Shell has contemplated everything from gas surcharges to annual subscriber fees to bank-style transaction fees to recover its capital outlay. But some station operators doubt consumers--who respond angrily when gas prices rise even a few cents per gallon--will pay more for the convenience of automatic fill-ups.

Station operators also worry that so-called ghost stations, where customers don't have to leave their cars, could devastate their convenience store business.

"With pay-at-the-pump already as quick and easy as it is, we don't think the benefits will justify the costs," said Jim Daskal, general counsel for the National Coalition of Petroleum Retailers, a trade group for gas station operators.

Other high-tech programs to improve station service have produced mixed results.

Customers loved Amoco's self-cleaning restrooms, tested briefly in 1993. But the his-and-her units, which worked somewhat like giant dishwashers, cost $80,000 each, and too few drivers changed their gas-buying habits to cover the expense.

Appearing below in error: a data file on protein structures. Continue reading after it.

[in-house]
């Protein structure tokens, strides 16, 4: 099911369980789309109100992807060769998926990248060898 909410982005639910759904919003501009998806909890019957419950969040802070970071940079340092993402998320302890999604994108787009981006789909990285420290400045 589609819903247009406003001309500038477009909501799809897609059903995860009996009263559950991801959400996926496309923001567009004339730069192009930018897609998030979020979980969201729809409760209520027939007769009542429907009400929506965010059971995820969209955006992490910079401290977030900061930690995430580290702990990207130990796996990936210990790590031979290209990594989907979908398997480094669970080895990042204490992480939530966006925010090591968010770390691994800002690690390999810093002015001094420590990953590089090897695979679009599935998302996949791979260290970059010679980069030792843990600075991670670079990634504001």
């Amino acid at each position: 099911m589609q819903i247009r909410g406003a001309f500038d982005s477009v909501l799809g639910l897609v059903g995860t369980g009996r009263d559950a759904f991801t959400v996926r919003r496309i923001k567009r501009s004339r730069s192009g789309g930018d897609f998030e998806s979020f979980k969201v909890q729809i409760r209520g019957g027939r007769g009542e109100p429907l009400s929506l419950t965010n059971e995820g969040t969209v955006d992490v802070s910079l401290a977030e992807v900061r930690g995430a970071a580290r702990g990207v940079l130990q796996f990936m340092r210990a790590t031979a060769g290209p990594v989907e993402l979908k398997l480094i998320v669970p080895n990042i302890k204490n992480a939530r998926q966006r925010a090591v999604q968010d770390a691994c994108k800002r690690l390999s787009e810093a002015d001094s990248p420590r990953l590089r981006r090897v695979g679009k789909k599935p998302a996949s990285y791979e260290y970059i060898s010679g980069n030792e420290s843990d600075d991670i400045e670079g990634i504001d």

Mobil executives will not say whether the extra patronage from Speedpass offsets the cost of the device, which users get for free, or of installing the technology to read the electronic signal it emits. The signal activates the gas pump and electronically bills the purchase to the driver's credit card account. Shell has a similar device, called EasyPay, that it rolled out in select markets in 1997.

"We don't talk about the costs," Mobil spokeswoman Susan Carter said. "It's about increasing customer loyalty."

Even though no one is certain there will be a market for drive-thru fill-ups, the competition has grown fierce between Shell and Autofill to grab hold of the lead in providing automated technology.

In five years or less, whoever establishes their machine as state-of-the-art could be supplying more than 22,000 U.S. gas stations with a dozen or more robots apiece, Autin said.

"The value of being first is enormous," he said. "My goal is to make SmartPump the [leading] brand, like Xerox or FedEx."